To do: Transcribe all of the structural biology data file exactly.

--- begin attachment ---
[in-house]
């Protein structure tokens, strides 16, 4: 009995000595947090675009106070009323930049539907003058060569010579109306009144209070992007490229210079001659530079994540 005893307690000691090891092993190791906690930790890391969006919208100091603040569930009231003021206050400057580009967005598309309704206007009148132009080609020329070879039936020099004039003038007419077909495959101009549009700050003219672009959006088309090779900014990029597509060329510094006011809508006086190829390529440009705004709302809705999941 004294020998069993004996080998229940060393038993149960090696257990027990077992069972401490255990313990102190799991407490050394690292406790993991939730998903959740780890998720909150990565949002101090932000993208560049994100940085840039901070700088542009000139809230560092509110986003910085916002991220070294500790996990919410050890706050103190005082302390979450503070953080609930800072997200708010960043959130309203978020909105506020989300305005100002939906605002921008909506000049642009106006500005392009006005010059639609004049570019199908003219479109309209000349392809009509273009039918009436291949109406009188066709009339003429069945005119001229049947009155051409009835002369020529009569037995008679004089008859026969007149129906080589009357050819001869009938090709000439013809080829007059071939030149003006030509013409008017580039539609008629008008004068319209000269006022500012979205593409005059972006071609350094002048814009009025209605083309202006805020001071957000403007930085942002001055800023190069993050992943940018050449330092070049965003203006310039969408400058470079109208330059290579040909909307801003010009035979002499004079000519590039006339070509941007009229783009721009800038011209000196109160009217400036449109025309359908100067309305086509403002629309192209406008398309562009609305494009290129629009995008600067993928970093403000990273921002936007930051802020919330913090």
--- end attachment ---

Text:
[in-house]
């Protein structure tokens, strides 16, 4: 009995000595947090675009106070009323930049539907003058060569010579109306009144209070992007490229210079001659530079994540 005893307690000691090891092993190791906690930790890391969006919208100091603040569930009231003021206050400057580009967005598309309704206007009148132009080609020329070879039936020099004039003038007419077909495959101009549009700050003219672009959006088309090779900014990029597509060329510094006011809508006086190829390529440009705004709302809705999941 004294020998069993004996080998229940060393038993149960090696257990027990077992069972401490255990313990102190799991407490050394690292406790993991939730998903959740780890998720909150990565949002101090932000993208560049994100940085840039901070700088542009000139809230560092509110986003910085916002991220070294500790996990919410050890706050103190005082302390979450503070953080609930800072997200708010960043959130309203978020909105506020989300305005100002939906605002921008909506000049642009106006500005392009006005010059639609004049570019199908003219479109309209000349392809009509273009039918009436291949109406009188066709009339003429069945005119001229049947009155051409009835002369020529009569037995008679004089008859026969007149129906080589009357050819001869009938090709000439013809080829007059071939030149003006030509013409008017580039539609008629008008004068319209000269006022500012979205593409005059972006071609350094002048814009009025209605083309202006805020001071957000403007930085942002001055800023190069993050992943940018050449330092070049965003203006310039969408400058470079109208330059290579040909909307801003010009035979002499004079000519590039006339070509941007009229783009721009800038011209000196109160009217400036449109025309359908100067309305086509403002629309192209406008398309562009609305494009290129629009995008600067993928970093403000990273921002936007930051802020919330913090």